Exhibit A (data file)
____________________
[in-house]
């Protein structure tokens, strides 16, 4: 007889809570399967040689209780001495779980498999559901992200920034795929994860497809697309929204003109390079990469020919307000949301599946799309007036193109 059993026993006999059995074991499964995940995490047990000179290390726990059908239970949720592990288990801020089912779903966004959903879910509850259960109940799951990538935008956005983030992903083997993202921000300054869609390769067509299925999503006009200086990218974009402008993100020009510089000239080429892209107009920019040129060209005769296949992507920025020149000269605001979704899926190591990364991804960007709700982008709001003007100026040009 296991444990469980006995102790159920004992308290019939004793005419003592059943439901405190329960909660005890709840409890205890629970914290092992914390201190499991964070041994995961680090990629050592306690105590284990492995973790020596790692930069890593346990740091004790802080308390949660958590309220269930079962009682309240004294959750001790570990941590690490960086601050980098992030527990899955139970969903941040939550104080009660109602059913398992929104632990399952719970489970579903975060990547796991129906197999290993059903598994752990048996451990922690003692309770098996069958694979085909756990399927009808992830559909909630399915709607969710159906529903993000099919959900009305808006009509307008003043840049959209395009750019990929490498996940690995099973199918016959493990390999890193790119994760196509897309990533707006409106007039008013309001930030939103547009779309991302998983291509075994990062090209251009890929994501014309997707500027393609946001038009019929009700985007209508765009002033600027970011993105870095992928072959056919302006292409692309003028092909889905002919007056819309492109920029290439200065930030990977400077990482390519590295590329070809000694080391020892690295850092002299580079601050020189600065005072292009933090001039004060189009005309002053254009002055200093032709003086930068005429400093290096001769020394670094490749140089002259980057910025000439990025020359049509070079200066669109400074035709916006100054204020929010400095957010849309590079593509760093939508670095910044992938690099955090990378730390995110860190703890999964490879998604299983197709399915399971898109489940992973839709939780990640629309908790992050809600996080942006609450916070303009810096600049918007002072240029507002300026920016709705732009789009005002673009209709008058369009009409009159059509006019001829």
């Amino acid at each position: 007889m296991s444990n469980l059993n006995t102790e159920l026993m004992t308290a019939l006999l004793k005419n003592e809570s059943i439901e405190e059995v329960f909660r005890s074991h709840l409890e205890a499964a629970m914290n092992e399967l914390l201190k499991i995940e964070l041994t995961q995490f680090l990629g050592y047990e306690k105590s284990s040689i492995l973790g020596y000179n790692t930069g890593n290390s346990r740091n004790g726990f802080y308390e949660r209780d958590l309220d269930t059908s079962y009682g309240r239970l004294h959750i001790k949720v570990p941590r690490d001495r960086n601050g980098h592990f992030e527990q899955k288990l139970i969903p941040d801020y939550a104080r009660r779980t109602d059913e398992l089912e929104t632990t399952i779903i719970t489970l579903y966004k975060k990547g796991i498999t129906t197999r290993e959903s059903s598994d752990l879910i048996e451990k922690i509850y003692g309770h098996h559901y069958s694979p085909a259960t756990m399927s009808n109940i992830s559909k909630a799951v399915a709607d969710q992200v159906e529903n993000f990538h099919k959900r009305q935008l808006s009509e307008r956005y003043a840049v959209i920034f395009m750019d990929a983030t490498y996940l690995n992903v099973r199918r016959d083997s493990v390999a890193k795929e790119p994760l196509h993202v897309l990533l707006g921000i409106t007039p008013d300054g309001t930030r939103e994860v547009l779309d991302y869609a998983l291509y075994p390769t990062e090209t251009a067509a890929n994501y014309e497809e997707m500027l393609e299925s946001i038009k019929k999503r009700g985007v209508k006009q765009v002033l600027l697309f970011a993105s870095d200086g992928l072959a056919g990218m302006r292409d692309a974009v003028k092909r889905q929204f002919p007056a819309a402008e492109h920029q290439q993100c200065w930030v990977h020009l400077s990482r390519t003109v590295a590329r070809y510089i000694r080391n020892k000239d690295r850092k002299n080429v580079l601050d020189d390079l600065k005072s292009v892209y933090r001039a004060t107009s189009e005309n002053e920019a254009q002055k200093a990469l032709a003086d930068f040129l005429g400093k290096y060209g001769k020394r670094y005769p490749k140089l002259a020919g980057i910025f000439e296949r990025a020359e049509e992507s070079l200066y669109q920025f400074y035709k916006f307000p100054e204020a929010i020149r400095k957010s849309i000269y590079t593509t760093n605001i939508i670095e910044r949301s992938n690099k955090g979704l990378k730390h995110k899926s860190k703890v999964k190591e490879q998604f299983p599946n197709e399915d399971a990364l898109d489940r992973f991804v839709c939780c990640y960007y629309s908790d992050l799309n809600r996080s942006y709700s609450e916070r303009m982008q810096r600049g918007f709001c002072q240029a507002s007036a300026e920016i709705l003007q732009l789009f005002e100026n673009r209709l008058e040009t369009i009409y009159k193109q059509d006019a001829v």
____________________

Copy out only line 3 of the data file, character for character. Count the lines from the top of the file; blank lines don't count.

């Amino acid at each position: 007889m296991s444990n469980l059993n006995t102790e159920l026993m004992t308290a019939l006999l004793k005419n003592e809570s059943i439901e405190e059995v329960f909660r005890s074991h709840l409890e205890a499964a629970m914290n092992e399967l914390l201190k499991i995940e964070l041994t995961q995490f680090l990629g050592y047990e306690k105590s284990s040689i492995l973790g020596y000179n790692t930069g890593n290390s346990r740091n004790g726990f802080y308390e949660r209780d958590l309220d269930t059908s079962y009682g309240r239970l004294h959750i001790k949720v570990p941590r690490d001495r960086n601050g980098h592990f992030e527990q899955k288990l139970i969903p941040d801020y939550a104080r009660r779980t109602d059913e398992l089912e929104t632990t399952i779903i719970t489970l579903y966004k975060k990547g796991i498999t129906t197999r290993e959903s059903s598994d752990l879910i048996e451990k922690i509850y003692g309770h098996h559901y069958s694979p085909a259960t756990m399927s009808n109940i992830s559909k909630a799951v399915a709607d969710q992200v159906e529903n993000f990538h099919k959900r009305q935008l808006s009509e307008r956005y003043a840049v959209i920034f395009m750019d990929a983030t490498y996940l690995n992903v099973r199918r016959d083997s493990v390999a890193k795929e790119p994760l196509h993202v897309l990533l707006g921000i409106t007039p008013d300054g309001t930030r939103e994860v547009l779309d991302y869609a998983l291509y075994p390769t990062e090209t251009a067509a890929n994501y014309e497809e997707m500027l393609e299925s946001i038009k019929k999503r009700g985007v209508k006009q765009v002033l600027l697309f970011a993105s870095d200086g992928l072959a056919g990218m302006r292409d692309a974009v003028k092909r889905q929204f002919p007056a819309a402008e492109h920029q290439q993100c200065w930030v990977h020009l400077s990482r390519t003109v590295a590329r070809y510089i000694r080391n020892k000239d690295r850092k002299n080429v580079l601050d020189d390079l600065k005072s292009v892209y933090r001039a004060t107009s189009e005309n002053e920019a254009q002055k200093a990469l032709a003086d930068f040129l005429g400093k290096y060209g001769k020394r670094y005769p490749k140089l002259a020919g980057i910025f000439e296949r990025a020359e049509e992507s070079l200066y669109q920025f400074y035709k916006f307000p100054e204020a929010i020149r400095k957010s849309i000269y590079t593509t760093n605001i939508i670095e910044r949301s992938n690099k955090g979704l990378k730390h995110k899926s860190k703890v999964k190591e490879q998604f299983p599946n197709e399915d399971a990364l898109d489940r992973f991804v839709c939780c990640y960007y629309s908790d992050l799309n809600r996080s942006y709700s609450e916070r303009m982008q810096r600049g918007f709001c002072q240029a507002s007036a300026e920016i709705l003007q732009l789009f005002e100026n673009r209709l008058e040009t369009i009409y009159k193109q059509d006019a001829v």